We went out mushroom hunting yesterday with the two youngest boys! Sun drying morels is one way to preserve the harvest, but this time the weather didn’t want to cooperate…..
In total we harvested about eleven and a half pounds of morels. Now one of the facts of life when you take a four year old out picking morels is that he will pick anything he can identify as a morel. So the first order of business is making sure what he is bringing back are in fact morels… so far he has done quite well in this regard. Next up you just have to come to grips with the fact that he is going to bring back less than prime mushrooms. It’s just a fact of life with the little guys. So in this regard it should go without saying that out of eleven pounds of morels we ended up with a double handful of morels that we just are not going to be eating. So what’s fella’ to do with those mushrooms? Well it just seems like a tremendous waste of time, energy, and resources to just throw them out. You definitely don’t want to be wasting God’s bounty. We could feed them to the pigs, but that could have gave the porkers a tummy ache! So I did a little research and came up with a recipe for home cultivation of morels.
There are a few different techniques out there, all with varying degrees of success (none of them highly successful by the way). The one I chose was to create a mass spore slurry to inoculate my blueberry patch. The bushes are mulched heavily with a combination of wood chips and fir needles/branches from our Christmas trees. I figure I might as well try to get an additional harvest from that mulch. Any way, the recipe calls for emulsifying morels with some wood chips, and a little water. You then take this paste and mix it with four gallons of water, a couple tablespoons of unsulfered molasses,some fresh wood ash out of your wood stove or fireplace, and a couple pinches of salt.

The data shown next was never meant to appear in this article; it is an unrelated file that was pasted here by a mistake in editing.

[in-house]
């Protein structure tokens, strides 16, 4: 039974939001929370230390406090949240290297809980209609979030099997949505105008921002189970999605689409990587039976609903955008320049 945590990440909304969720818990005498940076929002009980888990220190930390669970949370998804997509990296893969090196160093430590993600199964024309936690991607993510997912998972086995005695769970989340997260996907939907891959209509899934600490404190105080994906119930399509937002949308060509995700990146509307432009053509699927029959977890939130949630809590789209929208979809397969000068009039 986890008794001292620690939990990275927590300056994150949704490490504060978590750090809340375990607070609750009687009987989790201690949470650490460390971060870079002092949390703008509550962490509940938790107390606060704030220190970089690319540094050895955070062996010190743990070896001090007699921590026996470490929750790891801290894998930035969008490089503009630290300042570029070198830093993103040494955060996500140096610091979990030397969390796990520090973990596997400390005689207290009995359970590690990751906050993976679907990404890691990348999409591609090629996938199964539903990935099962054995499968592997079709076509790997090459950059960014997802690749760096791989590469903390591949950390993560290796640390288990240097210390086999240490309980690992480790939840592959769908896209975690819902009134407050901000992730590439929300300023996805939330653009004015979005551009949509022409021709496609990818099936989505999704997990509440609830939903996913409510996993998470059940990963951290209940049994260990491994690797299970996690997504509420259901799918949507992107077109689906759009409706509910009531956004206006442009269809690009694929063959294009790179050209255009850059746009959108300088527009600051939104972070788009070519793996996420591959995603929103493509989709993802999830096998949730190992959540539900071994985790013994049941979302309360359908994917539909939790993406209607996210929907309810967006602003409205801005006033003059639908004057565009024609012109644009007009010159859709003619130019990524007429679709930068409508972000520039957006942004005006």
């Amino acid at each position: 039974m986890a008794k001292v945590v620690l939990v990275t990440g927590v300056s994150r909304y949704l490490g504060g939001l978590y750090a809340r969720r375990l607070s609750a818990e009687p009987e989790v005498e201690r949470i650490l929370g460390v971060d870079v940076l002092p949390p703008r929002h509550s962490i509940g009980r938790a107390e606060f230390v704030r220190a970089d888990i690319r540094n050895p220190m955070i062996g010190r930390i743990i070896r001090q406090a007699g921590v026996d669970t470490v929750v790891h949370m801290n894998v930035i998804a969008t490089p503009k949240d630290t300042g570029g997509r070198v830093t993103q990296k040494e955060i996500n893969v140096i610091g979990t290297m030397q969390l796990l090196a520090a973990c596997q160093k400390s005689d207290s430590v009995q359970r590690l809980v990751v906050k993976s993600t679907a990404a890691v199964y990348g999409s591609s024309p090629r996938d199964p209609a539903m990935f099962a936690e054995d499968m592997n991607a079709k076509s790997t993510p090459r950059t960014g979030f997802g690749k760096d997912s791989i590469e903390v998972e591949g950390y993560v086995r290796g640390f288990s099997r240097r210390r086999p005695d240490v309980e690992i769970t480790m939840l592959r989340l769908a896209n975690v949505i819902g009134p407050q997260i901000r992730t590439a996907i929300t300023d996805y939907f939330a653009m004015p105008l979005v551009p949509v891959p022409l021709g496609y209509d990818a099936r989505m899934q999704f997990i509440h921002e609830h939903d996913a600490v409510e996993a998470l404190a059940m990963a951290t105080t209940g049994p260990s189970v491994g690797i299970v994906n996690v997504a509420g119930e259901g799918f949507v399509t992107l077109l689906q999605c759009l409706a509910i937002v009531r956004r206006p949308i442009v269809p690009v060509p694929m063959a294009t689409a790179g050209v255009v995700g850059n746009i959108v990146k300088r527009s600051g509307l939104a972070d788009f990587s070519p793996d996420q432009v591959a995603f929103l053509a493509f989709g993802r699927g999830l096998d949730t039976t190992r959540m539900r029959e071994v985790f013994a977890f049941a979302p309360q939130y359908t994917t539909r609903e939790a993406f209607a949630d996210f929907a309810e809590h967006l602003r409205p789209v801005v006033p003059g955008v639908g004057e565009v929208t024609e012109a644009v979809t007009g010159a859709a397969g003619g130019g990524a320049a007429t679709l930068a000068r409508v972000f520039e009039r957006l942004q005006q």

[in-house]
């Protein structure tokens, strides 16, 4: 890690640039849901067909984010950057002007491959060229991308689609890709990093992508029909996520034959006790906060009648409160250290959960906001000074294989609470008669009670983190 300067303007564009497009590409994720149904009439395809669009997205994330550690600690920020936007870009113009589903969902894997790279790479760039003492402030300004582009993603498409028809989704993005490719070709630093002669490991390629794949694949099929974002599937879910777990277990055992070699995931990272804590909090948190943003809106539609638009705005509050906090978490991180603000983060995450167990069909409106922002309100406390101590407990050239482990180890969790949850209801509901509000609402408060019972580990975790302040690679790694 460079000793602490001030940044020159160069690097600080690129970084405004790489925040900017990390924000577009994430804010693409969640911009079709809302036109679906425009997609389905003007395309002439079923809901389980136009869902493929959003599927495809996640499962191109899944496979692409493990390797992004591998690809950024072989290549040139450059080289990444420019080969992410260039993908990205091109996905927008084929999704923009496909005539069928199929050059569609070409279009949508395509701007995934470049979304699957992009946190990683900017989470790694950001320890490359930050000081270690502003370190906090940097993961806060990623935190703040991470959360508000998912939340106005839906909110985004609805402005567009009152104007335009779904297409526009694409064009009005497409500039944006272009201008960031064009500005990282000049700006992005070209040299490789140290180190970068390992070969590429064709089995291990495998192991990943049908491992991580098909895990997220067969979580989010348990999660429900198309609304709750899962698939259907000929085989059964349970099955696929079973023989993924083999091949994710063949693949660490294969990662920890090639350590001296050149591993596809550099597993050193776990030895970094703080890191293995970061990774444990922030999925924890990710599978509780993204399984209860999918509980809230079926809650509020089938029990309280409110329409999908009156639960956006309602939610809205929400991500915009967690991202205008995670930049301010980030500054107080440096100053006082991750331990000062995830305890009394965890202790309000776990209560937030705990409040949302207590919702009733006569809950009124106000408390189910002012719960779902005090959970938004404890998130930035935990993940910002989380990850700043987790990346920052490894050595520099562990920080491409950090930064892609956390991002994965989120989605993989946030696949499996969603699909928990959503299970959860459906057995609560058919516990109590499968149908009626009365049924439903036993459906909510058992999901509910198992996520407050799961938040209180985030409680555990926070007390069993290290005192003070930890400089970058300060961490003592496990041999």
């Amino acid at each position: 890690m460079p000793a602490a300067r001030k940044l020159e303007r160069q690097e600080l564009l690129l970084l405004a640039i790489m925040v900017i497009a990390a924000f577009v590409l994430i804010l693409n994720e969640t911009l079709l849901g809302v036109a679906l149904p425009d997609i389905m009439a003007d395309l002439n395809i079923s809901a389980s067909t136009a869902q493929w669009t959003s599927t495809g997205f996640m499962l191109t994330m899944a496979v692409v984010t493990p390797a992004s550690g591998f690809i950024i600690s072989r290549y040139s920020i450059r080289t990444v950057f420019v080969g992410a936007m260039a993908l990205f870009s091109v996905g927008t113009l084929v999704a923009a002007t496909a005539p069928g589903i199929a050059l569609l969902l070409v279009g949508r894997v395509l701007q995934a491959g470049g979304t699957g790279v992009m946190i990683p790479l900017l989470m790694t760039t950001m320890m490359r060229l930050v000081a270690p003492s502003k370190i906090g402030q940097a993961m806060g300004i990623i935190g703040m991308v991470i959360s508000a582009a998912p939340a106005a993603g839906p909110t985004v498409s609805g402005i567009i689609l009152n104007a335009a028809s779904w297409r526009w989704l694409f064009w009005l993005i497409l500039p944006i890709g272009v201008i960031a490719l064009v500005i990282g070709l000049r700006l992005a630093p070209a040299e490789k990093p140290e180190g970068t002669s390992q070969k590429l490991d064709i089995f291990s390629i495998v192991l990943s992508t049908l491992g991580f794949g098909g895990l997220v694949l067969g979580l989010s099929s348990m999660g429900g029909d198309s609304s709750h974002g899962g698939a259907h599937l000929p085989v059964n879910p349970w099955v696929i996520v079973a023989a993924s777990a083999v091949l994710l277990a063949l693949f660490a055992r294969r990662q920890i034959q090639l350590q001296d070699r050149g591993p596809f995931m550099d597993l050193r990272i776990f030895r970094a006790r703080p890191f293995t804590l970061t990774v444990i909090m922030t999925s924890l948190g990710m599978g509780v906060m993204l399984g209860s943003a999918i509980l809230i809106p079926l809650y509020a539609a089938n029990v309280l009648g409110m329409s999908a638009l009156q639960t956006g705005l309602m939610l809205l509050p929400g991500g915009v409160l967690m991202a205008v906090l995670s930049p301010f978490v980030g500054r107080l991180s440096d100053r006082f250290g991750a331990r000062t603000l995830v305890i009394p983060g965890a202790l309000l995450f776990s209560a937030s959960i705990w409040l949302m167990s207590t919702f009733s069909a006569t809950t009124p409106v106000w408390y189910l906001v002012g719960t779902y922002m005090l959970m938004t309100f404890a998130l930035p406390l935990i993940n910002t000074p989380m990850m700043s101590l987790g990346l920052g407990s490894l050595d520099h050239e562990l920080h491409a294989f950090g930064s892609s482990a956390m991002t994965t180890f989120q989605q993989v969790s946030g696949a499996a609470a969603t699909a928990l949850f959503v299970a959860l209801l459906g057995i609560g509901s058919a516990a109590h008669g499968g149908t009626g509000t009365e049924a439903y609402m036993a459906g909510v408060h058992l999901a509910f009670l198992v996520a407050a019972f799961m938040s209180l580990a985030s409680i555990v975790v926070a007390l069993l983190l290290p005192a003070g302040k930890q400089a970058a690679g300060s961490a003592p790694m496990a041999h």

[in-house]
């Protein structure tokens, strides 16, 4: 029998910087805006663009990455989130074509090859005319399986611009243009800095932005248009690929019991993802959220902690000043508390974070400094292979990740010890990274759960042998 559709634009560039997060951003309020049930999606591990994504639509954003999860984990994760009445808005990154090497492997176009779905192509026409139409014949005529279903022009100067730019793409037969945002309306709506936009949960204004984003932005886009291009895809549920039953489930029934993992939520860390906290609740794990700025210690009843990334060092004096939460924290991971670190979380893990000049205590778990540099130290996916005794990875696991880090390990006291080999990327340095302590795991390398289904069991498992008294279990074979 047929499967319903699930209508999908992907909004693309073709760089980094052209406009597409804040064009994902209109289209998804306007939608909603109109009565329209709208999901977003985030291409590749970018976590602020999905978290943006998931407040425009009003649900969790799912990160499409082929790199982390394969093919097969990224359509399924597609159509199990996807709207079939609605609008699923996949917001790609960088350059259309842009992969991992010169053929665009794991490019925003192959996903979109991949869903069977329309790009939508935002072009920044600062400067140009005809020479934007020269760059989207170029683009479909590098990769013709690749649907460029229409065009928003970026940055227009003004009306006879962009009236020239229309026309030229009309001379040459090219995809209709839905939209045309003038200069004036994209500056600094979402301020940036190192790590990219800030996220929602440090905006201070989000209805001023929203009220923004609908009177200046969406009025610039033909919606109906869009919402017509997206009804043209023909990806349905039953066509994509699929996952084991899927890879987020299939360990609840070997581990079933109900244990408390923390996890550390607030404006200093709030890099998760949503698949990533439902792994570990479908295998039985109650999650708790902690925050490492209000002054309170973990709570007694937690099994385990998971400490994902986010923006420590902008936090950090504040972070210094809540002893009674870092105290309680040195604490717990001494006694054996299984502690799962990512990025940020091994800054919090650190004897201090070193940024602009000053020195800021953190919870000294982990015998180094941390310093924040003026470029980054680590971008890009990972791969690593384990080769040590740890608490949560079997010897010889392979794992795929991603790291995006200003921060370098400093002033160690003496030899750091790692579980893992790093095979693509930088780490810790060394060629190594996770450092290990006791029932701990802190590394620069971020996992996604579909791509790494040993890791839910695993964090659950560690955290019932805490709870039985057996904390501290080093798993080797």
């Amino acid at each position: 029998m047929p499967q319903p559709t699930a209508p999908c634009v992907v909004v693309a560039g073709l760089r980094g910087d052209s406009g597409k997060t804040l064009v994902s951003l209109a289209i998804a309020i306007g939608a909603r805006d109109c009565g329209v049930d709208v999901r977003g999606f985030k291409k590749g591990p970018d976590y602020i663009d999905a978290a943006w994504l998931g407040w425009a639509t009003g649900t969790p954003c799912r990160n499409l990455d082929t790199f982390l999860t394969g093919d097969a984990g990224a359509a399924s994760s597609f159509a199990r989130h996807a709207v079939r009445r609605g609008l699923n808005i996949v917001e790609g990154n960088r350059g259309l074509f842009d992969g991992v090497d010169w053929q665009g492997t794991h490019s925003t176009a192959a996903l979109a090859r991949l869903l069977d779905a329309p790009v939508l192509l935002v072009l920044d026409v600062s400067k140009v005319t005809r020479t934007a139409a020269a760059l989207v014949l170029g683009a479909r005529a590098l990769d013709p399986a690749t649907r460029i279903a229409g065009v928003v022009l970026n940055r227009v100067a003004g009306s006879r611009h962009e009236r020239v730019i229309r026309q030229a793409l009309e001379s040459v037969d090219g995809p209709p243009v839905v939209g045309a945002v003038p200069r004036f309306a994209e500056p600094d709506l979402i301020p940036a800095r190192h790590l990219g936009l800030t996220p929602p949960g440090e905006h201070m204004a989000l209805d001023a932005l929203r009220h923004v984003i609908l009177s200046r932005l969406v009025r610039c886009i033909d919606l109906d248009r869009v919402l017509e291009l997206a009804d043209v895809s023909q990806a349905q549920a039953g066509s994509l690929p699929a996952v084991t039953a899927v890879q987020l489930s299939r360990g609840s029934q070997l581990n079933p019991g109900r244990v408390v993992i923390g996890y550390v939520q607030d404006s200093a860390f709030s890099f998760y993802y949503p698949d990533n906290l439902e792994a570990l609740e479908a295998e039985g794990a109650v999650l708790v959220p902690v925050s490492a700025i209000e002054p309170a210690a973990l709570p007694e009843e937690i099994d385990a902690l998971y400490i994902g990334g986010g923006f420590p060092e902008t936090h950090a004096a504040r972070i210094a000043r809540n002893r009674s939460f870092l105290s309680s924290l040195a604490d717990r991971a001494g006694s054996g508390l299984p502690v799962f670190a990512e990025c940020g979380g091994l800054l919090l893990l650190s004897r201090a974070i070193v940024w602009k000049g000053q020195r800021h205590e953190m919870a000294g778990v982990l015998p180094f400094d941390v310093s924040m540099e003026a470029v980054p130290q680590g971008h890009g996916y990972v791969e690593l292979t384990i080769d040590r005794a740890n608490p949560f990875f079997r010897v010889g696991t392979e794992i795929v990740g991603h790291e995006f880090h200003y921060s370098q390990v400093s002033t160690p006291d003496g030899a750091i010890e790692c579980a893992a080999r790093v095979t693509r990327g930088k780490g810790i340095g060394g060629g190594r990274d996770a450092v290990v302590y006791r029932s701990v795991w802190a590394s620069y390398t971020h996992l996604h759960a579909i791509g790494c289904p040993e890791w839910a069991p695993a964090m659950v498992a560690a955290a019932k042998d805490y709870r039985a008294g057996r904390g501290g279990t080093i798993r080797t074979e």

The molasses acts as a quick food source to help the spore propagate, the ash should help kick-start production, and the salt is to stave off bacterial intrusion. You then take that whole conglomeration and put it in a five gallon bucket with a air stone to keep the mess from going anaerobic. You let it brew for twenty-four to forty-eight hours and then dump the entire contents of the bucket onto your chosen medium to inoculate. In no time if the conditions are right you will have our own backyard morel patch growing in the mulch of our blueberries. Well that is the theory anyway. We’ll see if it works out and I’ll keep you posted. If anyone has tried this technique or plan on it please let us know how it turns out for you.
For more ideas on morel propagation techniques check out:
Good luck, and enjoy!